When I got off the treadmill today at the end of my regular 100 metres jog my right nipple really was sore. I needed to check it out so I slipped into one of the empty side rooms. As luck would have it just as I was preparing to investigate, one of the fitness coaches entered in search of something. (All the fitness instructors down there are big, beefy and hirsute, especially the men.) He saw me in obvious discomfort and using signs and body language asked if I was OK. I shook my head. But not knowing how to communicate my problem I lifted up my shirt and pointed to my nipple. In a bid to make him understand I used a finger to gently caress it. Because it was sore I was unable to stop myself from making noises associated with the sharp intaking of breath. I might also have moaned.

His expression changed from professional concern to something a lot darker and more personal. He stormed out muttering and slammed the door making the glass in the windows rattle. It didn’t occur to me until he’d left that my performance could be misinterpreted. Pleasure and pain, like other extremes such as love and hate are often confused. (If I see him in the communal showers I’ll turn my back on him. [Maybe that’s not such a good idea.])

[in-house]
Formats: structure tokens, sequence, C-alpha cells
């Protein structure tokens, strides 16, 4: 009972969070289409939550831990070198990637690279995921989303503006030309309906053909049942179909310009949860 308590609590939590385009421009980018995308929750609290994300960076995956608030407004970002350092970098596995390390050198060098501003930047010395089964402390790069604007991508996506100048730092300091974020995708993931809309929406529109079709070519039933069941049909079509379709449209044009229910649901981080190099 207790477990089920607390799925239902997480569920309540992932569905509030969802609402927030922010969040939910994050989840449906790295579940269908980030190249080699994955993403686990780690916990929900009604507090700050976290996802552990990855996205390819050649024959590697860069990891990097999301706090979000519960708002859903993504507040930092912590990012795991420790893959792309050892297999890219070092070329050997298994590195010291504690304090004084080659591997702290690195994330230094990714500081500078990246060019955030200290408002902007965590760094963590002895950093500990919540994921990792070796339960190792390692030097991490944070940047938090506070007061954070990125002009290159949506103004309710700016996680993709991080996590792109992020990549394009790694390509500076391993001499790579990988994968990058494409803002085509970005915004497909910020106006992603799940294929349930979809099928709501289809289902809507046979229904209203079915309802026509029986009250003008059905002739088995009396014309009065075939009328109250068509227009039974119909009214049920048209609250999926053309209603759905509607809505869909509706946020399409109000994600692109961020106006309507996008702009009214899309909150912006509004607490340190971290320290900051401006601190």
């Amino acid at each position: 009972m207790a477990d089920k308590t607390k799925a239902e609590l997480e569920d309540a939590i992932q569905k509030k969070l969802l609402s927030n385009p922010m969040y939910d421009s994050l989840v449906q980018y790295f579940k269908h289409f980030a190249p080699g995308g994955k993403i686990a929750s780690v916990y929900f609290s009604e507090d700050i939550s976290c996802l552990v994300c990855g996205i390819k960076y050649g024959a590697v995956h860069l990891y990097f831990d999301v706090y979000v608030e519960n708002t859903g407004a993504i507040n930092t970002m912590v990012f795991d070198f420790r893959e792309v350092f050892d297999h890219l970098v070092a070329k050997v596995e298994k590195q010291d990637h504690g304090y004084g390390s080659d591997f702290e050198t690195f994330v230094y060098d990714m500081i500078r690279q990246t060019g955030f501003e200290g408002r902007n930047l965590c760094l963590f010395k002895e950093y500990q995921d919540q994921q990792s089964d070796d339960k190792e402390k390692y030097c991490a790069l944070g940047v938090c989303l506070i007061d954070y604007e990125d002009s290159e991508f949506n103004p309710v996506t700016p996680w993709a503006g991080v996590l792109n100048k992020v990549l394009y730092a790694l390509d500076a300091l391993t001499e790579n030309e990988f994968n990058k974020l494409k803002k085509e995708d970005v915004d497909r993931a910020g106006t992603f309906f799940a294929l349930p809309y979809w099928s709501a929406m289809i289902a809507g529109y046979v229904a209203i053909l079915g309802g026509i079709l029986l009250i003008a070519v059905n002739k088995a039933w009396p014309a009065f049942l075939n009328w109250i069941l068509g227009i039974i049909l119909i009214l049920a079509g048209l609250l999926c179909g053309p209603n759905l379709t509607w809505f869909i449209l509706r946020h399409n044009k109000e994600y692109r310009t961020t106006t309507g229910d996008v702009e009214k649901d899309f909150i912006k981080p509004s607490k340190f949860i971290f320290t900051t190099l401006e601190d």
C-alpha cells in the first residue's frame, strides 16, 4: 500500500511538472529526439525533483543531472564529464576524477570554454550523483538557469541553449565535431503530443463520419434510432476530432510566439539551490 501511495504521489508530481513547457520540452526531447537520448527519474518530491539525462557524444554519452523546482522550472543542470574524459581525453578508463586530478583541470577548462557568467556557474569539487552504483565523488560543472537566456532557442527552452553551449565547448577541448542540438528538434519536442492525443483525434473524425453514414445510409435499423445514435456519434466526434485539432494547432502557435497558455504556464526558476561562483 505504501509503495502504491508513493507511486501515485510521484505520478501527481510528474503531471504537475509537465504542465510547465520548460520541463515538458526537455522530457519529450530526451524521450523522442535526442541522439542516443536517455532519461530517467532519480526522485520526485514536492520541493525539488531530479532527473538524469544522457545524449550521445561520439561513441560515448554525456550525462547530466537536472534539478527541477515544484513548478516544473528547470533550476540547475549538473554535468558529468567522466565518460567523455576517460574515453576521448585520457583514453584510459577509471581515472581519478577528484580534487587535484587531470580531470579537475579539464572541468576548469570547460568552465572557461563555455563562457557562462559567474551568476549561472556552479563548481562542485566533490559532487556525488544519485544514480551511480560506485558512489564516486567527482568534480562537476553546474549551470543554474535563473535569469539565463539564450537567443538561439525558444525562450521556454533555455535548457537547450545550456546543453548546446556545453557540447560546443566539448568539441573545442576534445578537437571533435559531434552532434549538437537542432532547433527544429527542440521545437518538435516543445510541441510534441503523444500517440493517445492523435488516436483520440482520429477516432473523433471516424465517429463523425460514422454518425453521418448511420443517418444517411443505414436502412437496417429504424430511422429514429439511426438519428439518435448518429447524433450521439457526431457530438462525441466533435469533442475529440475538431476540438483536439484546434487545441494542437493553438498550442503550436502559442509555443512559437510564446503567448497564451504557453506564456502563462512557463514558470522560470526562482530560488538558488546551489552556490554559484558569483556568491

I kept my head down when I left. I just hope he’s forgotten all about it by Monday. Ah, Monday when everyone’s back at work and school. I can’t wait.


I think it never hurts to get a reminder, some reinforcement, of the basics of a trade in which one is working. It’s a well known maxim in the writing trade that writers need to read. I had my reminder of that this week.

I got my hands on two books recently that I’ve been looking forward to reading: The Martian by Andy Weir – Hollywood blockbuster movie out now – and The Moving Target the first in the Lew Archer series of detective novels by Ross MacDonald.

I started with The Martian. I packed that in after about 10%. I’m not saying it isn’t a great book (I can’t after only 10%) but the writing didn’t grab me. I will try it again sometime.

I went straight onto The Moving Target and immediately understood what The Martian  had been missing for me. Cracking dialogue, superbly and economically drawn characters (The operator was a frozen virgin who dreamed about men at night and hated them in the daytime.), descriptive language that, like Chandler, is so concise and perfect, and fast moving plot. Every line was a joy to read. A pleasure.

I’m not comparing the books. They are so different in concept that they can’t be compared. I understand the limitations of having one man on Mars. I just didn’t enjoy reading about it.